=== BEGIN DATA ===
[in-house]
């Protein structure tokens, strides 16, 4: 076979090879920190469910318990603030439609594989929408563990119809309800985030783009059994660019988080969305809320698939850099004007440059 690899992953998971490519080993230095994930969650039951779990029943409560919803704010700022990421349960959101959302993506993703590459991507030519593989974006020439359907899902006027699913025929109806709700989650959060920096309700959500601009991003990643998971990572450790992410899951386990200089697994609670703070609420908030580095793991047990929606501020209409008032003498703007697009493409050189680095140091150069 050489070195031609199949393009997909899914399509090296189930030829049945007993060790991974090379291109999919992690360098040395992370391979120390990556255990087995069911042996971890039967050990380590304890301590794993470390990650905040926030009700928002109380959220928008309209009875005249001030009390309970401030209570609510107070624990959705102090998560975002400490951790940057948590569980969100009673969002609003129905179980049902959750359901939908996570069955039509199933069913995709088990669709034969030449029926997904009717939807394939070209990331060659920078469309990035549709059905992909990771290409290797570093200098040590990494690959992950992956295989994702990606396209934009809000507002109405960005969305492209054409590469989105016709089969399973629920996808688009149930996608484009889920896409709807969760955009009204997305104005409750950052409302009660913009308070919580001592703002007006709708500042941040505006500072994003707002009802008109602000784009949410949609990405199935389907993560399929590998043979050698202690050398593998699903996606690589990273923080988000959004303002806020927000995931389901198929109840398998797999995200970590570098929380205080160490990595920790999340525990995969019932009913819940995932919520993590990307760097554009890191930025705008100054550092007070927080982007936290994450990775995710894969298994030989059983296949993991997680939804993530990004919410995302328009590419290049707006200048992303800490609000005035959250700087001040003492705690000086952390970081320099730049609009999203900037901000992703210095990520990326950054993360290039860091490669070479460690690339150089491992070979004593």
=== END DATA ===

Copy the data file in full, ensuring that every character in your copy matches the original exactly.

[in-house]
């Protein structure tokens, strides 16, 4: 076979090879920190469910318990603030439609594989929408563990119809309800985030783009059994660019988080969305809320698939850099004007440059 690899992953998971490519080993230095994930969650039951779990029943409560919803704010700022990421349960959101959302993506993703590459991507030519593989974006020439359907899902006027699913025929109806709700989650959060920096309700959500601009991003990643998971990572450790992410899951386990200089697994609670703070609420908030580095793991047990929606501020209409008032003498703007697009493409050189680095140091150069 050489070195031609199949393009997909899914399509090296189930030829049945007993060790991974090379291109999919992690360098040395992370391979120390990556255990087995069911042996971890039967050990380590304890301590794993470390990650905040926030009700928002109380959220928008309209009875005249001030009390309970401030209570609510107070624990959705102090998560975002400490951790940057948590569980969100009673969002609003129905179980049902959750359901939908996570069955039509199933069913995709088990669709034969030449029926997904009717939807394939070209990331060659920078469309990035549709059905992909990771290409290797570093200098040590990494690959992950992956295989994702990606396209934009809000507002109405960005969305492209054409590469989105016709089969399973629920996808688009149930996608484009889920896409709807969760955009009204997305104005409750950052409302009660913009308070919580001592703002007006709708500042941040505006500072994003707002009802008109602000784009949410949609990405199935389907993560399929590998043979050698202690050398593998699903996606690589990273923080988000959004303002806020927000995931389901198929109840398998797999995200970590570098929380205080160490990595920790999340525990995969019932009913819940995932919520993590990307760097554009890191930025705008100054550092007070927080982007936290994450990775995710894969298994030989059983296949993991997680939804993530990004919410995302328009590419290049707006200048992303800490609000005035959250700087001040003492705690000086952390970081320099730049609009999203900037901000992703210095990520990326950054993360290039860091490669070479460690690339150089491992070979004593």